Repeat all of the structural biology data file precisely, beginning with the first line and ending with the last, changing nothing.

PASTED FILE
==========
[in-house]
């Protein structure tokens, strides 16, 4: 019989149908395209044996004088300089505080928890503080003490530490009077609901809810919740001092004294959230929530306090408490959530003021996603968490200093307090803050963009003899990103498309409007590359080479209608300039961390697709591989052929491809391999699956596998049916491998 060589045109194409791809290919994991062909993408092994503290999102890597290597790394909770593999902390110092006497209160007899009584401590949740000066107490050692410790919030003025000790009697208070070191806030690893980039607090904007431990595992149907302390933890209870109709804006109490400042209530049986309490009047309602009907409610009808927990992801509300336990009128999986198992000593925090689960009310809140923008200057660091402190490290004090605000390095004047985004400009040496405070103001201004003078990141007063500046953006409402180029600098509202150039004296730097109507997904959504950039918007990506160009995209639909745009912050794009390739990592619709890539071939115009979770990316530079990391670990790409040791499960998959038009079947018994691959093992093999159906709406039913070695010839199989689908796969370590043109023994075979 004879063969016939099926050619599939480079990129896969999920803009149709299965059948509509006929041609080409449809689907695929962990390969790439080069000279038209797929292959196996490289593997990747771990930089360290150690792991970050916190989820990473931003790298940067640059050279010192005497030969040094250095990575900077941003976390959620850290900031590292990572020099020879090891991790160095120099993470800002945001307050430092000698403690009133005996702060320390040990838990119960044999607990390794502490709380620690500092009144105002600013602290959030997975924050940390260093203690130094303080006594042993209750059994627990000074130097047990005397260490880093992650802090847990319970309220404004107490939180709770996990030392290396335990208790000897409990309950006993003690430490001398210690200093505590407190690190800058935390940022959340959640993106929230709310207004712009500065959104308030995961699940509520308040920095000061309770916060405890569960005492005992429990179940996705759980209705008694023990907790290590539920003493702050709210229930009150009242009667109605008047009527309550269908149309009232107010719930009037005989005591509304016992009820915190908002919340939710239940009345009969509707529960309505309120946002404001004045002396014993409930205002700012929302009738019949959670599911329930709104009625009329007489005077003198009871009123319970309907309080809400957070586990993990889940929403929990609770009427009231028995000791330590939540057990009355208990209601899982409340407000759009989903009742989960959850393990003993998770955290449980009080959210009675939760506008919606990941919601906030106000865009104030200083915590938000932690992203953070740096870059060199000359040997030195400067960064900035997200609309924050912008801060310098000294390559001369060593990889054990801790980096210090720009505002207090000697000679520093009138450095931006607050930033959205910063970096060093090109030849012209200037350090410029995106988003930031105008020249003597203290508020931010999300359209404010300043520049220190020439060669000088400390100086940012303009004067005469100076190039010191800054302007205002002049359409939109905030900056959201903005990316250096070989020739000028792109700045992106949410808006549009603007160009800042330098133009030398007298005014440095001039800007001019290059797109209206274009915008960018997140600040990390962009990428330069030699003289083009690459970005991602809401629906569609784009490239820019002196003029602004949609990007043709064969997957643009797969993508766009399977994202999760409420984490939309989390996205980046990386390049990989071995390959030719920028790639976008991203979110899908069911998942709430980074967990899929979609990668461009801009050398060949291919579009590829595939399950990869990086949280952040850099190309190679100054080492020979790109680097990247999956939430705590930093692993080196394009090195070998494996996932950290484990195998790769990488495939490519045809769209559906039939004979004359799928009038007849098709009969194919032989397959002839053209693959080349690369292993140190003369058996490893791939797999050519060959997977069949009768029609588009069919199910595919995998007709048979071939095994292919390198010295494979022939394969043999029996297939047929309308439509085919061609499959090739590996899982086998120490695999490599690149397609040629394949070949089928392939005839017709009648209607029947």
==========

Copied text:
[in-house]
């Protein structure tokens, strides 16, 4: 019989149908395209044996004088300089505080928890503080003490530490009077609901809810919740001092004294959230929530306090408490959530003021996603968490200093307090803050963009003899990103498309409007590359080479209608300039961390697709591989052929491809391999699956596998049916491998 060589045109194409791809290919994991062909993408092994503290999102890597290597790394909770593999902390110092006497209160007899009584401590949740000066107490050692410790919030003025000790009697208070070191806030690893980039607090904007431990595992149907302390933890209870109709804006109490400042209530049986309490009047309602009907409610009808927990992801509300336990009128999986198992000593925090689960009310809140923008200057660091402190490290004090605000390095004047985004400009040496405070103001201004003078990141007063500046953006409402180029600098509202150039004296730097109507997904959504950039918007990506160009995209639909745009912050794009390739990592619709890539071939115009979770990316530079990391670990790409040791499960998959038009079947018994691959093992093999159906709406039913070695010839199989689908796969370590043109023994075979 004879063969016939099926050619599939480079990129896969999920803009149709299965059948509509006929041609080409449809689907695929962990390969790439080069000279038209797929292959196996490289593997990747771990930089360290150690792991970050916190989820990473931003790298940067640059050279010192005497030969040094250095990575900077941003976390959620850290900031590292990572020099020879090891991790160095120099993470800002945001307050430092000698403690009133005996702060320390040990838990119960044999607990390794502490709380620690500092009144105002600013602290959030997975924050940390260093203690130094303080006594042993209750059994627990000074130097047990005397260490880093992650802090847990319970309220404004107490939180709770996990030392290396335990208790000897409990309950006993003690430490001398210690200093505590407190690190800058935390940022959340959640993106929230709310207004712009500065959104308030995961699940509520308040920095000061309770916060405890569960005492005992429990179940996705759980209705008694023990907790290590539920003493702050709210229930009150009242009667109605008047009527309550269908149309009232107010719930009037005989005591509304016992009820915190908002919340939710239940009345009969509707529960309505309120946002404001004045002396014993409930205002700012929302009738019949959670599911329930709104009625009329007489005077003198009871009123319970309907309080809400957070586990993990889940929403929990609770009427009231028995000791330590939540057990009355208990209601899982409340407000759009989903009742989960959850393990003993998770955290449980009080959210009675939760506008919606990941919601906030106000865009104030200083915590938000932690992203953070740096870059060199000359040997030195400067960064900035997200609309924050912008801060310098000294390559001369060593990889054990801790980096210090720009505002207090000697000679520093009138450095931006607050930033959205910063970096060093090109030849012209200037350090410029995106988003930031105008020249003597203290508020931010999300359209404010300043520049220190020439060669000088400390100086940012303009004067005469100076190039010191800054302007205002002049359409939109905030900056959201903005990316250096070989020739000028792109700045992106949410808006549009603007160009800042330098133009030398007298005014440095001039800007001019290059797109209206274009915008960018997140600040990390962009990428330069030699003289083009690459970005991602809401629906569609784009490239820019002196003029602004949609990007043709064969997957643009797969993508766009399977994202999760409420984490939309989390996205980046990386390049990989071995390959030719920028790639976008991203979110899908069911998942709430980074967990899929979609990668461009801009050398060949291919579009590829595939399950990869990086949280952040850099190309190679100054080492020979790109680097990247999956939430705590930093692993080196394009090195070998494996996932950290484990195998790769990488495939490519045809769209559906039939004979004359799928009038007849098709009969194919032989397959002839053209693959080349690369292993140190003369058996490893791939797999050519060959997977069949009768029609588009069919199910595919995998007709048979071939095994292919390198010295494979022939394969043999029996297939047929309308439509085919061609499959090739590996899982086998120490695999490599690149397609040629394949070949089928392939005839017709009648209607029947």